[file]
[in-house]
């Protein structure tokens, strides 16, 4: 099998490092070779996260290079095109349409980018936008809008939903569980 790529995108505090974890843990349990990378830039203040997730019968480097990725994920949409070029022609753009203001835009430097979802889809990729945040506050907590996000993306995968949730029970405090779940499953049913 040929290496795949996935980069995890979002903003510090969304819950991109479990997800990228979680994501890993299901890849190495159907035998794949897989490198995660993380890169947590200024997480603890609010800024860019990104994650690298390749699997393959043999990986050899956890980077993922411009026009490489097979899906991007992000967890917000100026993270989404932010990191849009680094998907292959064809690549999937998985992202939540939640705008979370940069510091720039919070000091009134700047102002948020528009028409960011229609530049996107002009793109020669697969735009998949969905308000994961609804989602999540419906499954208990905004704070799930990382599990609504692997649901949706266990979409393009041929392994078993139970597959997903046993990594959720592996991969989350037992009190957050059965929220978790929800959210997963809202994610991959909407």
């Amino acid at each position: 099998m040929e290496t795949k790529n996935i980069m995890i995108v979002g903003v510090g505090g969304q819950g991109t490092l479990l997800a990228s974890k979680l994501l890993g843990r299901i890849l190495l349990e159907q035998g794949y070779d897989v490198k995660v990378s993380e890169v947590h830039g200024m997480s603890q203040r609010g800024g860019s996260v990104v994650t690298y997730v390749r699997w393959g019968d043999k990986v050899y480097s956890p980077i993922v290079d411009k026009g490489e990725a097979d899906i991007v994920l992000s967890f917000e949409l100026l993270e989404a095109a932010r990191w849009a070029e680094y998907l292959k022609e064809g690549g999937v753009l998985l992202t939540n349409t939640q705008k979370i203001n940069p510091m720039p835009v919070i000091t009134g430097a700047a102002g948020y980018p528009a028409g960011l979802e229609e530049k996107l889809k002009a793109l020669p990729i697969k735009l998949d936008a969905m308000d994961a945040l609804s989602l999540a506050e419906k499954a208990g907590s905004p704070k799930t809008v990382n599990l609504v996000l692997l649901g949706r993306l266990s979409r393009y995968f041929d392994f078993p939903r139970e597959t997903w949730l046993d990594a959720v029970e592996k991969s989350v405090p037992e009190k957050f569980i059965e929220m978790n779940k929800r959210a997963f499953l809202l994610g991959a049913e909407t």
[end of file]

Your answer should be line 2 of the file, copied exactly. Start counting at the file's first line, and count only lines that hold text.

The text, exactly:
């Protein structure tokens, strides 16, 4: 099998490092070779996260290079095109349409980018936008809008939903569980 790529995108505090974890843990349990990378830039203040997730019968480097990725994920949409070029022609753009203001835009430097979802889809990729945040506050907590996000993306995968949730029970405090779940499953049913 040929290496795949996935980069995890979002903003510090969304819950991109479990997800990228979680994501890993299901890849190495159907035998794949897989490198995660993380890169947590200024997480603890609010800024860019990104994650690298390749699997393959043999990986050899956890980077993922411009026009490489097979899906991007992000967890917000100026993270989404932010990191849009680094998907292959064809690549999937998985992202939540939640705008979370940069510091720039919070000091009134700047102002948020528009028409960011229609530049996107002009793109020669697969735009998949969905308000994961609804989602999540419906499954208990905004704070799930990382599990609504692997649901949706266990979409393009041929392994078993139970597959997903046993990594959720592996991969989350037992009190957050059965929220978790929800959210997963809202994610991959909407």